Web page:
A new study has revealed that a hacker or a nation-sponsored bad actor can degrade the performance of the Tor network for a few thousand dollars per month.
The research, conducted by Georgetown University and the US Naval Research Laboratory, analyzes the cost for slowing down the Tor network through different methods.
Tor is the most popular anonymous communication system ever deployed, with an estimated eight million daily active users. These users depend on Tor to anonymize their connections to Internet services and distributed peers, and also to circumvent censorship by local authorities that control network infrastructure.
Tor is used by ordinary citizens and businesses to protect their privacy online, by journalists and activists to more freely access and contribute digital content, and by criminals to perform illegal activities while avoiding identification.
However, relatively understudied but arguably more viable is the threat of denial-of-service (DoS). The Threat of Denial-of-Service: Bandwidth-based DoS against Tor is a relatively understudied but relevant threat
According to the researchers, their DoS attacks either can be outsourced to third party “stresser” services that will flood a target with packets for an amortized cost of $0.74/hr. per Gbit/s of attack traffic, or utilize lightweight Tor clients running on dedicated servers at an amortized cost of $0.70/hr. per Gbit/s of attack traffic.
Nation-states are known to sponsor DoS attacks, and the ease of deployment and low cost of our attacks suggest that state actors could reasonably run them to disrupt Tor over both short and long timescales. We speculate that nation-states may, e.g., choose DoS as an alternative to traffic filtering as Tor continues to improve its ability to circumvent blocking and censorship . Non-state actors could also reasonably deploy the attacks since they require only a few servers or can be completely outsourced.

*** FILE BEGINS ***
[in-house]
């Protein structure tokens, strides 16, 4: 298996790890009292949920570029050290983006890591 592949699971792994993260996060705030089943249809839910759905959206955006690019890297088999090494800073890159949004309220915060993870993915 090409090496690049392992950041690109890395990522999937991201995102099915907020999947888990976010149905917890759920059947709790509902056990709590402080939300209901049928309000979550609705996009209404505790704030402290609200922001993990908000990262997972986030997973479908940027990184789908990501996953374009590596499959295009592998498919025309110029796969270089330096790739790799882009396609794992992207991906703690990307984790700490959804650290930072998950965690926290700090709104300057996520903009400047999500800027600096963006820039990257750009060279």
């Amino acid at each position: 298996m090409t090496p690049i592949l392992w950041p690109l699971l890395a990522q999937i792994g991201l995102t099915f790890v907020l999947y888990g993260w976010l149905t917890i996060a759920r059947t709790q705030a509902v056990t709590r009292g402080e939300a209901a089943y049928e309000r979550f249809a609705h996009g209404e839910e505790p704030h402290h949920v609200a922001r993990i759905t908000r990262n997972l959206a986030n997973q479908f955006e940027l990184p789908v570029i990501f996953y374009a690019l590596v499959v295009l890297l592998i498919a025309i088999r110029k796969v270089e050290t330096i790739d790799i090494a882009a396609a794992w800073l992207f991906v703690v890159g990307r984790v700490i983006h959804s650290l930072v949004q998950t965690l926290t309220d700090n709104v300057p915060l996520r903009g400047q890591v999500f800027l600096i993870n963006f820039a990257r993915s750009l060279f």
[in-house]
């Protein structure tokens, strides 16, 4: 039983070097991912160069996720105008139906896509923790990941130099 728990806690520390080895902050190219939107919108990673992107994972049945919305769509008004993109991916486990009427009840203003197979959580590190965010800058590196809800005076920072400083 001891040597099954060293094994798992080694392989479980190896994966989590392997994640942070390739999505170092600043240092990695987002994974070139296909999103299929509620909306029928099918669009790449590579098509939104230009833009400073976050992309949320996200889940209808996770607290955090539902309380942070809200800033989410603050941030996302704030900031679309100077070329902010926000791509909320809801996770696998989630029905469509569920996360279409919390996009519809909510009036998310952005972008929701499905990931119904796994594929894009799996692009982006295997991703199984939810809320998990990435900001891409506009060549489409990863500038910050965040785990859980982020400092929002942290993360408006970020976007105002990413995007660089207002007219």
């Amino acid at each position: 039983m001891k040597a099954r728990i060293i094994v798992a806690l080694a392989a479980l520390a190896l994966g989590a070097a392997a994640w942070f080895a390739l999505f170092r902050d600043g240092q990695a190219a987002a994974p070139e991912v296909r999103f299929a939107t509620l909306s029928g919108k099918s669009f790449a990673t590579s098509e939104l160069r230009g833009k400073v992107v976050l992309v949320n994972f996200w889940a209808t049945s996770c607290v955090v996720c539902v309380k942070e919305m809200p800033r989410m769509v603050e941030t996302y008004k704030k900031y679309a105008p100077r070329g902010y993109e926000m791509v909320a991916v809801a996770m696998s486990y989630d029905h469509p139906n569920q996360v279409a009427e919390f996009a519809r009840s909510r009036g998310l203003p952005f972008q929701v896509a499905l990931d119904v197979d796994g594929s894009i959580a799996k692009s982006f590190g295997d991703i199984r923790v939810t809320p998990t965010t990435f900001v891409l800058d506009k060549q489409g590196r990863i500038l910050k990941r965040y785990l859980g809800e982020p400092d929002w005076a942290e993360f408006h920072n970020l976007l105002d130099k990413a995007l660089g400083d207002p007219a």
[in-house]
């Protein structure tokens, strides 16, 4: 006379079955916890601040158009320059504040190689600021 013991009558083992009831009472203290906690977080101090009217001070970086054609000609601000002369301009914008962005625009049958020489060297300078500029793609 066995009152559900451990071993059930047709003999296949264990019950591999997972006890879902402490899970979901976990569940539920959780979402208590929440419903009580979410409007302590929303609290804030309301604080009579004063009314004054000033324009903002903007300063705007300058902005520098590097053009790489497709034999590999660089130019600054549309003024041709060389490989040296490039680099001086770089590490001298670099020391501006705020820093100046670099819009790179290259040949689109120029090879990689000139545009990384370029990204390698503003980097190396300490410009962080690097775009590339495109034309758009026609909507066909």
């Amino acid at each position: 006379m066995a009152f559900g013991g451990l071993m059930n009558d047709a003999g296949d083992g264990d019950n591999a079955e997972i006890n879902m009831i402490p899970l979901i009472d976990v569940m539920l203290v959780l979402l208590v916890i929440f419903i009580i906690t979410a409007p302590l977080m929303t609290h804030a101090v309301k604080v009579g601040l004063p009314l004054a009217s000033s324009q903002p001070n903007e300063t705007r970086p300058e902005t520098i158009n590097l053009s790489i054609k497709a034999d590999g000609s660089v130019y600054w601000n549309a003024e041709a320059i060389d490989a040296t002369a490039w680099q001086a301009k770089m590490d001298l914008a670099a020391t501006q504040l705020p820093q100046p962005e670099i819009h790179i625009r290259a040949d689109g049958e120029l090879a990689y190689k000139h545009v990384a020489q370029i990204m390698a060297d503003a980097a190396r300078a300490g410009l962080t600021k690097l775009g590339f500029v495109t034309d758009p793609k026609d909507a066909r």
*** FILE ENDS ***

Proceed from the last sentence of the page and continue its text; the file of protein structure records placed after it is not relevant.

According to the researchers, they were able to demonstrate the feasibility of several bandwidth DoS attacks through live-network experimentation and high-fidelity simulation while quantifying the cost of each attack and its effect on Tor performance.
First, they explored an attack against Tor’s most commonly used default bridges (for censorship circumvention) and estimate that flooding those that are operational would cost $17K/mo. and could reduce client throughput by 44% while more than doubling bridge maintenance costs.
Secondly, they explored attacks against the TorFlow bandwidth measurement system and estimate that a constant attack against all TorFlow scanners would cost $2.8K/mo. and reduce the median client download rate by 80%.
Thirdly, they explored how an adversary could use Tor to congest itself and estimate that such a congestion attack against all Tor relays would cost $1.6K/mo. and increase the median client download time by 47%.
Finally, they analyzed the effects of Sybil DoS and deanonymization attacks that have costs comparable to those of their attacks.
According to the researchers, these methods do not affect the Tor network entirely but are enough to discourage users from using it because of its poor performance.